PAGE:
Cornell partners in new $20M NSF institute for trustworthy AI

Valerie Reyna, the Lois and Melvin Tukman Professor of Human Development, is leading Cornell’s contribution to a multi-institutional effort supported by the National Science Foundation (NSF) that will develop new artificial intelligence technologies designed to promote trust and mitigate risks, while simultaneously empowering and educating the public.

Funded by a $20 million award from the NSF and led by the University of Maryland (UMD), the Institute for Trustworthy AI in Law and Society (TRAILS) unites specialists in AI and machine learning with social scientists, legal scholars, educators and public policy experts.

Valerie Reyna

Reyna, as the principal investigator of the Cornell component, will use her expertise in human judgment and cognition to advance efforts focused on how people interpret their use of AI. She will conduct research at Cornell that builds on her innovative theory of human psychology and decision-making and her prior NSF-funded research on how misinformation on social media shaped decision-making around COVID-19.

One of the pillars of the proposed research of the institute is Reyna’s “fuzzy-trace” theory, which is built on the concept of gist – representations that capture the essence of information, as opposed to details such as exact words or numbers. Her findings demonstrate that science communicators and other representatives need to connect their messages to social values and emotion to change behavior so that they can rely on meaningful interpretations of statistics and factual information. Contrary to other approaches, fuzzy-trace theory rejects the idea that communicators need to choose between conveying emotions or facts – gist captures both.

“The distinction between mental representations of the rote facts of a message – its verbatim representation – and its gist explains several paradoxes, including the disconnect between knowing facts and yet making decisions that seem contrary to those facts,” Reyna said.

In addition to UMD and Cornell, TRAILS will include faculty members from George Washington University and Morgan State University, with additional support from the National Institute of Standards and Technology and private sector organizations including the Dataedx Group, Arthur AI, Checkstep, FinRegLab and Techstars.

The multidisciplinary team will work with impacted communities, private industry and the federal government to determine what trust in AI looks like, how to develop technical solutions for AI that people can trust, and which policy models best create and sustain trust.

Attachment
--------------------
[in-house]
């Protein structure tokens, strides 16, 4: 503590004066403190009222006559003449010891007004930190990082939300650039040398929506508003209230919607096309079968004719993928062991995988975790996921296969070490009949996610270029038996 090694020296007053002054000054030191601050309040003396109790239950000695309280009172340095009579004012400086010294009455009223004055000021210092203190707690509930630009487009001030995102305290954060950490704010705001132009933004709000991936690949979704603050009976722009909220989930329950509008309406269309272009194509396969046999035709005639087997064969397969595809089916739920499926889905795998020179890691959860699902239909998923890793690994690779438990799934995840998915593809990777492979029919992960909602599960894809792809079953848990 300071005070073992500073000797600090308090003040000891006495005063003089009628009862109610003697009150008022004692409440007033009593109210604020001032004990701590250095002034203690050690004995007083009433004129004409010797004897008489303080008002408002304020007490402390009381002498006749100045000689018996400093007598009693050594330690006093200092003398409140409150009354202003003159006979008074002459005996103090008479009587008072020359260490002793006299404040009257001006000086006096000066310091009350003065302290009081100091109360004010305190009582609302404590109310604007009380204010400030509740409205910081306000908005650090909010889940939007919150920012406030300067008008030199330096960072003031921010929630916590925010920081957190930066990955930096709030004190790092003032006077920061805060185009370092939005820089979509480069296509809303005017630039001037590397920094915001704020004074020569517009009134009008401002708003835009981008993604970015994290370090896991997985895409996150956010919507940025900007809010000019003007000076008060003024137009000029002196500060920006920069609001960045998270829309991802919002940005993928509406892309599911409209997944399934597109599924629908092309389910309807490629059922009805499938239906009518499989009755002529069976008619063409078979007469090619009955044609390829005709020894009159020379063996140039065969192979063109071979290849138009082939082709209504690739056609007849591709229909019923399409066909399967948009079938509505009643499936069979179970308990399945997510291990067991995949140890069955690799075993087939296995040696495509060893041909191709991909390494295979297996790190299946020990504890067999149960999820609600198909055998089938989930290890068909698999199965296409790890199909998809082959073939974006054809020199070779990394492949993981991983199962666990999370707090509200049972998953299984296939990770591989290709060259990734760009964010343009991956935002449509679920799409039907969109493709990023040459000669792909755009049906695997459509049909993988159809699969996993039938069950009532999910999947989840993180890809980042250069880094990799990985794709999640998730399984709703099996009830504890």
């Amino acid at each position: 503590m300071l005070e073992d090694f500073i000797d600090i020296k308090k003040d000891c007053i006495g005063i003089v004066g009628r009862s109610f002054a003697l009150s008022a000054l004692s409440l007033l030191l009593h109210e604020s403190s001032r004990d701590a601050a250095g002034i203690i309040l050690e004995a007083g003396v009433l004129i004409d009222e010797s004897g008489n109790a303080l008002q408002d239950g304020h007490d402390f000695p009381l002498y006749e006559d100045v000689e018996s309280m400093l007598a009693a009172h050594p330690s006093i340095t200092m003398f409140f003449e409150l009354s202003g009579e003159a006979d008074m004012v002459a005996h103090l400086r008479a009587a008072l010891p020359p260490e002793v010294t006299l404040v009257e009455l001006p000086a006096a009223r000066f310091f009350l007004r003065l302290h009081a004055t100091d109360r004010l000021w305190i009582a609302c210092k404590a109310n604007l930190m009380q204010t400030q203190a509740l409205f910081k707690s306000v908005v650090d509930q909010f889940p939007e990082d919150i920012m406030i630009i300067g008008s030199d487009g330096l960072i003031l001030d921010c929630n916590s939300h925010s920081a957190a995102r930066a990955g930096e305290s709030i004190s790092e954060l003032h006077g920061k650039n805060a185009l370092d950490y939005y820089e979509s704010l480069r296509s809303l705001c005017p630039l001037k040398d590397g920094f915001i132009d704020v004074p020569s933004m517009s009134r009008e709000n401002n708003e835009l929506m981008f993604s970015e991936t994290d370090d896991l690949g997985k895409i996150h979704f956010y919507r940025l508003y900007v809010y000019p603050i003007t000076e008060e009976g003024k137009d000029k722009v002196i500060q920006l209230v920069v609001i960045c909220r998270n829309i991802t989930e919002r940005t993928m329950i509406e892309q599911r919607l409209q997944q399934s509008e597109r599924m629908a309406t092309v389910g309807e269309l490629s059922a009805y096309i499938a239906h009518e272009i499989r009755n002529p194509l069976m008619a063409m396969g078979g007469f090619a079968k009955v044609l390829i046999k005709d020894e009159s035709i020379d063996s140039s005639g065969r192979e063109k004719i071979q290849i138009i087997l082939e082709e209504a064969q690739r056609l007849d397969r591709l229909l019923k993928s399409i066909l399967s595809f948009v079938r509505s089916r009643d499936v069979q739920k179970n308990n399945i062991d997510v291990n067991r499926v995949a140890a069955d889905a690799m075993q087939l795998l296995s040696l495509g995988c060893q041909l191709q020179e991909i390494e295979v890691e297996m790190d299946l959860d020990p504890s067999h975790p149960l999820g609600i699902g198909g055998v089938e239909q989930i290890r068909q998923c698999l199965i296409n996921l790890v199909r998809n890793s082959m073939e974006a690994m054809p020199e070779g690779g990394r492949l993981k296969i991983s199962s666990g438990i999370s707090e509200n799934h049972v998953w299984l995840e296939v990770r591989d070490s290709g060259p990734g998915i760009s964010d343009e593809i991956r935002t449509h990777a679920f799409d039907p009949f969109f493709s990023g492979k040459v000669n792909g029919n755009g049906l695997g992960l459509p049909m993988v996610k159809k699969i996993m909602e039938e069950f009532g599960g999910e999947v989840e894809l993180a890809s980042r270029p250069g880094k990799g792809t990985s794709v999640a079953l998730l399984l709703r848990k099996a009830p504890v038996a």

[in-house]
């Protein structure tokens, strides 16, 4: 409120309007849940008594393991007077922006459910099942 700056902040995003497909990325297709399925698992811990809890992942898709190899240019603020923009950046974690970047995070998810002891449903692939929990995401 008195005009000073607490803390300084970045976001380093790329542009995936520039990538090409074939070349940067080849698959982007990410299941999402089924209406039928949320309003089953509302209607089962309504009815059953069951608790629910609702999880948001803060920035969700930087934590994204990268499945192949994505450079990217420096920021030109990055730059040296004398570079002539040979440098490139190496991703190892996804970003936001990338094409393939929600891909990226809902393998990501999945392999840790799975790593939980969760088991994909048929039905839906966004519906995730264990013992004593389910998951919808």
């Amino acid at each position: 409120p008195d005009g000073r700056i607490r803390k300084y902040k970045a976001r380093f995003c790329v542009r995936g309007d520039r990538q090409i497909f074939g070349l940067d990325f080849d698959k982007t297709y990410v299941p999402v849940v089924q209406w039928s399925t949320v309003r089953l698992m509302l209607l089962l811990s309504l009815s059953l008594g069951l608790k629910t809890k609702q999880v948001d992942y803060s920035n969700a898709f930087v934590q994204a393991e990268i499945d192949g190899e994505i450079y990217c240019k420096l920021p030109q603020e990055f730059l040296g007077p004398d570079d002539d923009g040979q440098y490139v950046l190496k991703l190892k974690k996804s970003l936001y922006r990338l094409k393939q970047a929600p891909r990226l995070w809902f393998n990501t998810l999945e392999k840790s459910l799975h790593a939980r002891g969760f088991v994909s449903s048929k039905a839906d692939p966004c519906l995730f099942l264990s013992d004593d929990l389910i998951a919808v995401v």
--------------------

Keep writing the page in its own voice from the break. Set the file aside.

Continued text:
The catalyst for establishing the new institute is the consensus that AI is currently at a crossroads. AI-infused systems have great potential to enhance human capacity, increase productivity, spur innovation and mitigate complex problems, but today’s systems are developed and deployed in a process that is opaque and insular to the public, and therefore, often untrustworthy to those affected by the technology. To develop trustworthy AI that meets society’s needs, understanding the psychology of the human user is essential.

Inappropriate trust in AI can result in many negative outcomes, said Hal Daumé III, a UMD professor of computer science who is lead principal investigator of the NSF award and will serve as the director of TRAILS. People often “overtrust” AI systems to do things they fundamentally cannot. This can lead to people or organizations giving up their own power to systems that are not acting in their best interest. At the same time, people can also “undertrust” AI systems, leading them to avoid using systems that could ultimately help them.

Given these conditions – and the fact that AI is increasingly being deployed to mediate society’s online communications, determine health care options and offer guidelines in the criminal justice system – it has become urgent to ensure that trust in AI systems matches their levels of trustworthiness.

“My research with TRAILS will combine cognitive, social and information science approaches to ensure that diverse human voices and values shape the future of AI modeling,” Reyna said. “The fuzzy-trace theory predicts fundamental mismatches between human and artificial intelligence that must be bridged to achieve trustworthy AI systems.”

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Becka Bowyer